Matt Peperell's Blog

How to interview a company

Questions to ask as a candidate during a job interview

Written: 09 Dec 2021 (Index by date)

Tags: work  (Index by tag)

I see lots of advice about how for candidates on how to prepare for interviews, covering both algorithm specifics (e.g. “how to crack the technical interview”), and how to prepare for common non-technical questions (“Why do you want to work here?”, “Where do you see yourself in five years time?” and the like). But interviews are a two way street. They’re not solely for the company to decide whether they want to hire you or not – they’re also to help you decide whether you want to work for the company. I see much less advice on how the candidate can address that second aspect.

I’m hugely lucky to be in a job I enjoy. This hasn’t always been the case but I think what really helped me to learn how to interview potiential employers was a bumpy patch in my employment history in 2014. Around and since that time, I’ve collected some questions that have really helped me to gain insight into what working for a company might be like.

Here are the questions, along with some thoughts on why these are useful

When top performers leave this position, why do they leave, and where do they go?

If a company doesn’t know it likely means that they’re not conducting exit interviews, meaning that they have little interest in working to retain talent. Another possibility is that people are leaving because they’re disgruntled1, though it’s understandable that the company won’t admit this, and thus an answer of “We don’t know” does not necessarily mean something negative. But if exit interviews are conducted then there’s often something the company can learn from that.

What one thing missing from my resume concerns you the most?

I use this one as a barometer to help gauge how well I’m faring compared to other candidates seen so far. I’ve worked with in excess of 40 different languages and syntaxes in my working life2 so I’m able to demonstrate that I can learn new ones. This question, therefore, is useful to see how the company views differing skill sets and their willingness to offer training opportunities.

Conversely, with there being so many other good candidates, what made you seek me out?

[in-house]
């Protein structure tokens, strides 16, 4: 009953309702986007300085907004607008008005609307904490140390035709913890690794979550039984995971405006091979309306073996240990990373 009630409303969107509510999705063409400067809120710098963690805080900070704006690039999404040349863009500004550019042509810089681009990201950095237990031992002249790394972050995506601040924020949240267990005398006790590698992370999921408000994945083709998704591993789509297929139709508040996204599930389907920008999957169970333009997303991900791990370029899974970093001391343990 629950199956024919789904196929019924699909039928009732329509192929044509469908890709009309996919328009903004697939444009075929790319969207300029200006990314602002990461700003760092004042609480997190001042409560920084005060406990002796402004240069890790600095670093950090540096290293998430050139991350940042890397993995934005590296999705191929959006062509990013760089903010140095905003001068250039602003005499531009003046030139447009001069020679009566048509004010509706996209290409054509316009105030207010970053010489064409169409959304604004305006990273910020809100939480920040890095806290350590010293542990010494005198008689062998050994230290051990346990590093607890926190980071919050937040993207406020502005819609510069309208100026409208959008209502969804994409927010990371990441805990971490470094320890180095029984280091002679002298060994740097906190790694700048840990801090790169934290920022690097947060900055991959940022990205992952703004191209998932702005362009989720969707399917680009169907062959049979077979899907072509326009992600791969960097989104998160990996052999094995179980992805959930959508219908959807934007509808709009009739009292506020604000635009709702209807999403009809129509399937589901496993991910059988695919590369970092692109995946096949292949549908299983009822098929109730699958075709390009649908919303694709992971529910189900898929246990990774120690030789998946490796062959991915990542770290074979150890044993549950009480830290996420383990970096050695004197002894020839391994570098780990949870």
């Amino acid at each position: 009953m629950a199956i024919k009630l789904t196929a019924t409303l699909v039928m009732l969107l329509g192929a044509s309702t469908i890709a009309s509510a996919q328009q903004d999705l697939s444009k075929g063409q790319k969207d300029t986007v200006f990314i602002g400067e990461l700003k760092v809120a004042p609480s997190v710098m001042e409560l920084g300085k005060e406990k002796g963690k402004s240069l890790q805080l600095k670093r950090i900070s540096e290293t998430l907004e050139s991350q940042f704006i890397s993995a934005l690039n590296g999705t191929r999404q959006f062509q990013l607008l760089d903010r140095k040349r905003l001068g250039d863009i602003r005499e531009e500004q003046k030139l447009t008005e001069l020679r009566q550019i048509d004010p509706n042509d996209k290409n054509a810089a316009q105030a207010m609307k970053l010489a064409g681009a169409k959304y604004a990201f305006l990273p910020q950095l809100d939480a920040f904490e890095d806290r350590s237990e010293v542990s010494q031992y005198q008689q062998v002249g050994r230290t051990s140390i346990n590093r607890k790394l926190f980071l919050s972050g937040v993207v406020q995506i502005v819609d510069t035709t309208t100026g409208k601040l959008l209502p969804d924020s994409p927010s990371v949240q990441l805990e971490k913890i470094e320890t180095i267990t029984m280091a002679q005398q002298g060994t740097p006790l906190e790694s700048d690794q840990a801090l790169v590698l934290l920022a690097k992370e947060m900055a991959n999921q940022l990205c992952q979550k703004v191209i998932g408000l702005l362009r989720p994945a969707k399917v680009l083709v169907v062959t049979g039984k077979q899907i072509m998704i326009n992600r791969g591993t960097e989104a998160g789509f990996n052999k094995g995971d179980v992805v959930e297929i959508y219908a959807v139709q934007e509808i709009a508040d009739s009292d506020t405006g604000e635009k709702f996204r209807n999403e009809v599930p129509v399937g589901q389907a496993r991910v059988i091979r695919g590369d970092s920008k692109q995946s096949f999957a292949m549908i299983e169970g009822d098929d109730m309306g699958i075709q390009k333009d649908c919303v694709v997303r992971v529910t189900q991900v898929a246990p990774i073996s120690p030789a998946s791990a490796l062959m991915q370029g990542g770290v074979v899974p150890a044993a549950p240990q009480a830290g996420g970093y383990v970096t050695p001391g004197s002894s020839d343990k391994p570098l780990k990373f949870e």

This is the other side of the coin for the question above, but it can be of use.

Where have the best ideas come from in the last two years?

This is a great one to learn about company culture as set by the executive suite (or C-levels, or whatever term is used for the organisation in question). If all ideas come from The Powers That Be and none have come from lower tiers, including Individual Contributers, then it’s possible that the organisation is an inflexible or dogmatic one.

With learning curves in IT typically steep, productivity from day 1 is rare. If I’m hired, what is one thing I’ll need to deliver in the first 90 days in order to be considered successful?

This is a great one that I use to get an inkling into what it might be like working for that person. A list of projects or tasks is useful, but as the candidate I can also get a sense of whether the expectations are realistic or not.

Burnout is a common problem in IT - how do you help staff not to?

More than once I’ve quit my job before having another one lined up, and once I didn’t but probably should have. I realise this is hugely privileged of me to be able to do so. IT has a reputation for providing a good income, and I’m thankful for that. But workplaces shouldn’t make us feel bad. Money should not need to be a sweetener to be subject to duress for 40-odd hours a week.

When was your last production outage and what was it? How green is the monitoring and how common are false alerts? What is your oncall rota like?

I use these questions to help gain an insight into how high-pressured the workplace is. If there’s always something breaking and it needs to be fixed immediately, then the chance of burn out increases and staff churn increases. Plus due to lack of rest (because of gruelling on-call), tired people are at increased risk of making mistakes, and this too leads to more outages.

What’s the diversity of the engineering team? (not just that of the company in general)

Tech has an appalling reputation for diversity with women, trans* people and non-white people woefully under represented. I’ve had some very lazy answers to this question when asking it but the best answer I received was supplemented with activities that the company is undertaking to combat the disparity. That’s the place I accepted the offer from almost 7 years ago, and the place I still work at today.

I’d be curious to know whether you have any of your own questions of this kind. I’m particularly interested on hearing from people who work in tech-adjacent or even unrelated fields.

  1. due to working conditions, pay, lack of progression, or whatever else 

  2. I’m not claiming to be an expert in all of them! 

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